At lunch today (4/25), shortly after grumbling about the sparse warbler situation so far this spring, we saw our first-of-year Indigo Bunting show up in the shingle oak in front of our house.

 

Yesterday (Tuesday, 4/24), I heard our first-of-year Great-crested Flycatcher. It vocalized a couple of times in the mid-afternoon, then shut up.

 

Also, deeper in our woods, we saw two Ovenbirds on Saturday afternoon (4/21), not singing. Early this afternoon, on a quick woods walk in basically the same location, we heard Ovenbird song from two directions.

 

Our motivation for the woods walk was to check on a Red-shouldered Hawk nest. We found the nest last year, when one juvenile successfully fledged. There’s been a pair active around the same nest area for the last few weeks and it appears that the nest has been spruced up. We had some difficulty getting a clear view into the nest through the trees, but it appears that incubation is underway.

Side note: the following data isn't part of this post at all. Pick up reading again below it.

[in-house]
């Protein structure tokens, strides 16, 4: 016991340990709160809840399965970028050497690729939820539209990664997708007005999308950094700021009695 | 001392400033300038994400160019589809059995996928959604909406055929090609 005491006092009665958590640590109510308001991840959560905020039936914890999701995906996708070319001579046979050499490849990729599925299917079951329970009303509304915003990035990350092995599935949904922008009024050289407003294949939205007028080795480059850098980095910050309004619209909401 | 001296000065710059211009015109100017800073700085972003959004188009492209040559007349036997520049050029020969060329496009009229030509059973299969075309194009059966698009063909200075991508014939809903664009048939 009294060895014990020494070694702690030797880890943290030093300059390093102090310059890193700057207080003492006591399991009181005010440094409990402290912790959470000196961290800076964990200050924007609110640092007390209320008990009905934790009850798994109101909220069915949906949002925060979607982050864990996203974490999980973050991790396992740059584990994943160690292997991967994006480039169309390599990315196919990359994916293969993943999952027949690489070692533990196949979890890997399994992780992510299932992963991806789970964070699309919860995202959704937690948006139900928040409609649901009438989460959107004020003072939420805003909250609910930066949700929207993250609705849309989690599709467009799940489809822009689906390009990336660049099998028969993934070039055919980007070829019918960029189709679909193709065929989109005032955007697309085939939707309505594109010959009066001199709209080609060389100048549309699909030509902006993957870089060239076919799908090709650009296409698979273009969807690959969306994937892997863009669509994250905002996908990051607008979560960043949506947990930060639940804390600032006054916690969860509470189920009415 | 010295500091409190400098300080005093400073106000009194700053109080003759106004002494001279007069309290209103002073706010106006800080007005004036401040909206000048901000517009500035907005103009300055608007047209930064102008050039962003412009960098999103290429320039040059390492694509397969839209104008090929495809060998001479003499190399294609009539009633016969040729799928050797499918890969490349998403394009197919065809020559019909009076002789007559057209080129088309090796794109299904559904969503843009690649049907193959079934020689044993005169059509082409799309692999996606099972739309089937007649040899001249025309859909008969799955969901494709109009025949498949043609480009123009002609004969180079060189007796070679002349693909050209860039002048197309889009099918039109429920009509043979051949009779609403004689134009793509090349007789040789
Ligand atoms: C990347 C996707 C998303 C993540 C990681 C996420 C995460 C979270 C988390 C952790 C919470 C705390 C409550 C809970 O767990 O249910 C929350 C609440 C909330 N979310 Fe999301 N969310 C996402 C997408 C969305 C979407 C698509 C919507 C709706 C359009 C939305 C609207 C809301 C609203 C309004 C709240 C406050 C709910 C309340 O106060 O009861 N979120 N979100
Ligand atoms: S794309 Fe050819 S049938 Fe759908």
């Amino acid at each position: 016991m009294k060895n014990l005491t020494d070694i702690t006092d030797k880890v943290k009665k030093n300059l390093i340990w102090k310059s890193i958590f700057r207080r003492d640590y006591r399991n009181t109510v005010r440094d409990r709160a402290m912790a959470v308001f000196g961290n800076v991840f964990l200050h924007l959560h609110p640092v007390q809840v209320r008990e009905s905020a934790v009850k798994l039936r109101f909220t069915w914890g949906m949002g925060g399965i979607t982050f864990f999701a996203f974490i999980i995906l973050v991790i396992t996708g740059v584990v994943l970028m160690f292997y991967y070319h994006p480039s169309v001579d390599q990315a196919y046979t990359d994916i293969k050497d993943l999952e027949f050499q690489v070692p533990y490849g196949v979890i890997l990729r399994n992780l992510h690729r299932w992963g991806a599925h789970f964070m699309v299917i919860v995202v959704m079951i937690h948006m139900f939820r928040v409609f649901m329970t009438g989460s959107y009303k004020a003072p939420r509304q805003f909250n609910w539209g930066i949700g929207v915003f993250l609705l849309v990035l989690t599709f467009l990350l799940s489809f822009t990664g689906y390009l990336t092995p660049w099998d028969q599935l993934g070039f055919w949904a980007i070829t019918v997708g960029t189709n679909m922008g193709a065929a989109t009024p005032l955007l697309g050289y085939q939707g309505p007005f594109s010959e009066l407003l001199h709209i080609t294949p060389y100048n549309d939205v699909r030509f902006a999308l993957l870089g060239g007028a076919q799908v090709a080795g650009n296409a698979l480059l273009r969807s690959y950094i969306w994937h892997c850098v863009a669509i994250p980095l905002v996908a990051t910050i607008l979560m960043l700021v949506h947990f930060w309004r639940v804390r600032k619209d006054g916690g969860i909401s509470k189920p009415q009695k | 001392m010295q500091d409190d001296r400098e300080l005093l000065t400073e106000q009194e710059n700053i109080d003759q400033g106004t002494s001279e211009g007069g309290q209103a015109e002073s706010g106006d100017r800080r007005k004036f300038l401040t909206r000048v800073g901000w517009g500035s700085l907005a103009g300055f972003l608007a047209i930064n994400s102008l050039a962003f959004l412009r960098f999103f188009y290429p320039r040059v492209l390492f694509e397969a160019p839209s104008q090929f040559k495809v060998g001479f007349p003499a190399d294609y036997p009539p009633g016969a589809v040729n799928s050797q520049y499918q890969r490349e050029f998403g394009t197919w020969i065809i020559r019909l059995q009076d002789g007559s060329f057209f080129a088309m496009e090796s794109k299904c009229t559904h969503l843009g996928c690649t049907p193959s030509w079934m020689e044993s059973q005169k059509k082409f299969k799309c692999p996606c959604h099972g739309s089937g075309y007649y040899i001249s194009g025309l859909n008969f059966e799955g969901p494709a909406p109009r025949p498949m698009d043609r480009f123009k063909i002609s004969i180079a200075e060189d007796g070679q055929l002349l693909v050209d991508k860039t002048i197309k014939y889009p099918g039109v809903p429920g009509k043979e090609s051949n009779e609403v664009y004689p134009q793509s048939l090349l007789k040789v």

The only warblers we’ve had here so far this year are Yellow-rumped, Louisiana Waterthrush, Northern Parula, and Ovenbird. Still waiting on others that typically nest at our farm (Black-and-white, Blue Winged, Kentucky) as well as all the other migrants. The food supply might be improving, as Gnatcatchers and Ruby-crowned Kinglets seemed to be feeding actively in the oak trees where the buds are swelling.

 

Joanna & Eric Reuter

Chert Hollow Farm

Boone County, MO


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